It was 2020 and Bryce Ruthven loved his radio role in Canberra… but he had no idea life was about to change.
Bryce took time out of his busy work and family life schedule to chat with me about how things have changed over the years.
First, a look at his background:
He’s been working 10 years in the radio industry at a variety of stations along the east coast.
But his favourite time was with SCA in Rockhampton. “..I had an opportunity to work with two of my close friends. I also really enjoyed my time in Gippsland with TRFM, the ACE Network was going through many operational changes and covid swept upon us which was new for everyone. To be involved with ACE during that time gave me an opportunity to try many new things I couldn’t in other stations, broadcast across Victoria & NSW, and ultimately led to winning an ACRA”.
Then in May 2020 Bryce received a very random message on Instagram from a casting producer, to be part of the TV show “Married at First Sight”…
Q: How did that go for you?
A: If you asked me two years ago, I would say, even though we worked out, that 12 month period of my life was actually quite toxic. Asking me now, it was great because I came out of the show with an amazing wife and twins boys. However, it was an experience that’s hard to explain it writing without using more than one article.
Q: I know there was controversy on the show. Was that led by producers or is there more to the story?
A: I think the term ‘controversial’ is more linked to the question ‘how did they actually work out?’. Away from the TV show and since it aired on Nine, nothing really matches or makes sense with how things were shown, because let’s be honest.. how on earth could ‘that couple’ survive that, if it was an accurate reflection of our relationship?
I’ve discovered since doing the show myself there’s only 90 minutes of programming available across four nights a week to show 10 couples going through an experiment so it’s impossible to fit everything in. Realistically only 30% of our experience was shown and the remaining 70% will forever live on the cutting room floor of Nine’s post production studio. In no means am I proclaiming we were the ‘golden couple’, but gees… our experience with what could potentially have been shown could have been a completely different narrative, which is disappointing because it could have easily appeared very positive for us.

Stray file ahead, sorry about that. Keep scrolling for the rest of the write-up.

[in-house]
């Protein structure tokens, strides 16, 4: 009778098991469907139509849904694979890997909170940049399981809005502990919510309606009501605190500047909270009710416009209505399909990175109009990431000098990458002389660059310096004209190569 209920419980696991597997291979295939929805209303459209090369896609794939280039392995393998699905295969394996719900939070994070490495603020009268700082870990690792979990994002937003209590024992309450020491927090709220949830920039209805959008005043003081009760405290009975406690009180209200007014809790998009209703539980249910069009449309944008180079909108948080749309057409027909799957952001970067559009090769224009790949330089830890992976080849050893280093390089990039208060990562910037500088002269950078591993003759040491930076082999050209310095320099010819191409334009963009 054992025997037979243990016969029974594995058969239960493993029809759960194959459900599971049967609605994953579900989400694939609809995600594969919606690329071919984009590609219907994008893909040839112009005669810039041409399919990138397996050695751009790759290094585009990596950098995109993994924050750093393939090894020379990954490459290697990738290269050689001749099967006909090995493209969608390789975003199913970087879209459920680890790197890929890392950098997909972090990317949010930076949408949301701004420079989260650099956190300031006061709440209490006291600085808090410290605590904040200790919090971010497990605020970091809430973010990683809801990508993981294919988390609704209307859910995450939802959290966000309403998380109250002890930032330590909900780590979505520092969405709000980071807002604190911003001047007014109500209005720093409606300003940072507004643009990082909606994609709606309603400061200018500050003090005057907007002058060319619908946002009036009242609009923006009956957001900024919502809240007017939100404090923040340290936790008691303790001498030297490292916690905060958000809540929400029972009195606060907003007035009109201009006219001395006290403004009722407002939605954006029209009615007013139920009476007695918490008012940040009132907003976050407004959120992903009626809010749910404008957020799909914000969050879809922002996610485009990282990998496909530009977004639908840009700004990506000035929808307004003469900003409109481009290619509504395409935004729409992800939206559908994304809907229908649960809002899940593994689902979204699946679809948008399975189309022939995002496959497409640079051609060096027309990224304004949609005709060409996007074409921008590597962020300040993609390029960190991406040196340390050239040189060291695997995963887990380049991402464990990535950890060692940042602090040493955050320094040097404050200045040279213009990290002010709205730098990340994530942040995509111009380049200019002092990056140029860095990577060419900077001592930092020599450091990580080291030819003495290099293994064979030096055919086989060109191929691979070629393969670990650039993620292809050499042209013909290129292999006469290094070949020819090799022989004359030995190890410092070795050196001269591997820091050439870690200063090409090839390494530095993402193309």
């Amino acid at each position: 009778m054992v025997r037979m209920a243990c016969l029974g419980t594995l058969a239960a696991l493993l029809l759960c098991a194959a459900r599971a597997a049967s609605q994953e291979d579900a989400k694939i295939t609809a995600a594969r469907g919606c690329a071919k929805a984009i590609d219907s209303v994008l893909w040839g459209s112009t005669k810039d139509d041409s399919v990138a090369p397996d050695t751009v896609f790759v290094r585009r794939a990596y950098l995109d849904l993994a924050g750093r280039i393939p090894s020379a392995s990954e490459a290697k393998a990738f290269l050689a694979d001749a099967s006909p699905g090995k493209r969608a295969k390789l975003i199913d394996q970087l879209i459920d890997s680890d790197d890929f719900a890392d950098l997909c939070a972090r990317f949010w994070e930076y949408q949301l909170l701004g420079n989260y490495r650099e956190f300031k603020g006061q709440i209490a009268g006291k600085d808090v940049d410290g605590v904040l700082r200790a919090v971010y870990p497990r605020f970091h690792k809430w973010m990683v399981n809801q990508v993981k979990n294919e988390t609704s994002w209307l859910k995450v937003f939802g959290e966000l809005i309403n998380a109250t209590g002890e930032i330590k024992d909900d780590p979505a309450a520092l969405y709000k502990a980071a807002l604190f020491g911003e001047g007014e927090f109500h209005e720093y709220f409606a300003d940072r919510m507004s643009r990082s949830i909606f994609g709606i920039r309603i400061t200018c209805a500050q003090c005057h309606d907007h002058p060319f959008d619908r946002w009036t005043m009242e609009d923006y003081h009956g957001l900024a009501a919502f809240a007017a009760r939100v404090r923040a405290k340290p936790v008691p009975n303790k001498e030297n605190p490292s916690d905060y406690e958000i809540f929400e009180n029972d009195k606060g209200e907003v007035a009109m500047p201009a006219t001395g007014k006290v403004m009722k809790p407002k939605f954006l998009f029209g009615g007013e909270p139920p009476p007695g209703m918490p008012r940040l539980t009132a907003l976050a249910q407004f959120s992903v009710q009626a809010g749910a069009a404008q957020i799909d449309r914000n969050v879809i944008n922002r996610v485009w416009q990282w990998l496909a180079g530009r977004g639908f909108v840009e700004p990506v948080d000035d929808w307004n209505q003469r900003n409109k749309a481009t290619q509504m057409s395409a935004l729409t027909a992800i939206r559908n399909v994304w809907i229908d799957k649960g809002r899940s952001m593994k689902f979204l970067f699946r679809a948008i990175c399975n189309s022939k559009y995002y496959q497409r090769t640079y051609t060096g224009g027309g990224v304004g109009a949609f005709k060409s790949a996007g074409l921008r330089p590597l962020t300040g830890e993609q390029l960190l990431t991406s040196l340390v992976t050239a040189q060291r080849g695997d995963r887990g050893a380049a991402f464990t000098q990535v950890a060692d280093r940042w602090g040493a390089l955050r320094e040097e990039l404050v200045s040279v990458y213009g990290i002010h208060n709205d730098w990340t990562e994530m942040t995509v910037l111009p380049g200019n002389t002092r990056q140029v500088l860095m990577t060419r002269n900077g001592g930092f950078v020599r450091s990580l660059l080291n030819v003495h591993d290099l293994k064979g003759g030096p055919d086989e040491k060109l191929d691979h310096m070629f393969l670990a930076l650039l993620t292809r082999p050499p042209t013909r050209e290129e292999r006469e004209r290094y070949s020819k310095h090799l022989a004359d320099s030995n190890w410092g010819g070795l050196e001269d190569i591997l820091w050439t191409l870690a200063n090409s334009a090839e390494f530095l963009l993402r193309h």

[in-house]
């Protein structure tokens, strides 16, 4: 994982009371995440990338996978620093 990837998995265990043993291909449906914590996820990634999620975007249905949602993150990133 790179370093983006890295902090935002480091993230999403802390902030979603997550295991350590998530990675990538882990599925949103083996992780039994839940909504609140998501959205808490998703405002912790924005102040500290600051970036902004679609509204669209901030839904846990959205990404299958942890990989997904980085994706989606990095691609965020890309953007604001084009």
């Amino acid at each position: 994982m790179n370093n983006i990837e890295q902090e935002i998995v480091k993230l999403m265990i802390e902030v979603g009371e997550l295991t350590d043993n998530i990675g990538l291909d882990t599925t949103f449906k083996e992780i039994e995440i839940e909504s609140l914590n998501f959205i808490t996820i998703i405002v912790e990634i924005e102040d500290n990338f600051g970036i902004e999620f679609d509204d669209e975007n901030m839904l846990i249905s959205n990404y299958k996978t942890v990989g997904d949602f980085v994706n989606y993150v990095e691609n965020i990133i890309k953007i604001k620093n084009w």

Any radio personality that’s been involved with a reality TV show knows how manipulated these shows and the storylines are by producers, which to be fair is no different to some radio shows.
I remember a conversation I had with a radio executive back in 2021, who I’d met briefly during my time working in the same network. It was regarding a potential role and they were questioning my MAFS experience, asking the questions I expected.. ‘is that what you’re like?’, (even though we had met me numerous times, and thought we had a good relationship). After the hour-long chat, they turned around and said ‘I think reality TV is real and what goes on is actually what happens on these shows.. you’re too controversial to host a music breakfast show. Mum’s taking the kids to school won’t relate to you’ and ‘I don’t think you’ll work in radio again’.
That conversation taught me many things about the radio industry. It’s crazy how one person’s opinion can have such an influence on an individual’s career, regardless of if it’s a fair judgement or believing workplace gossip. I had radio friends who’ve have similar experiences with this particular scenario, so I just accepted the situation for what it is, and moved on without letting one person dictate my career.
Q: You and I met up for coffee and a catch up well before you appeared on the show. What made you decide to do it? Were you looking for love or did you think it would help your radio journey?
A: We did, and thank you kindly for shouting the hot chocolate!
When I was approached about my interest in being involved with the show, I spoke to a few people I knew who had done MAFS and some other shows, and it honestly sounded like a once in a lifetime opportunity. The stigma of a regional radio personality going on reality TV to try and get a public profile had absolutely nothing to do with going on the show, even though I know many people in the industry would say ‘that’s bullsh*t’. I honestly couldn’t have cared less about that side of things.
Once you go through all the testing for the show, it actually convinced me the show was legitimately designed to potentially find a life partner, naive of me I know even though it fortunately panned out that way for me. As the time countdown to filming commencing, I went away from thinking just about the experience I was about to go through and more about the fact I could actually be matched with someone I could spent the rest of my life with.
Q: Did you ever think it would lead to the family life you have now – two kids and a terrific wife?
A: Honestly, I thought 30/70. 30% being yes it could lead that way but knowing the shows track record with the ‘experts’ matching couple accurately, the other 70% of me thought ‘lets be realistic, it probably isn’t going to happen’.
Q: Tell me about your latest venture… this is an internet based radio station, right?
A: After taking two years away from the radio industry to mentally refresh and focus on another passion of mine, turf management, I joined Disrupt Radio which is a DAB+ station that launched mid year out of the SEN studios in Melbourne, broadcasting across Melbourne, Sydney and Brisbane along with online across the world.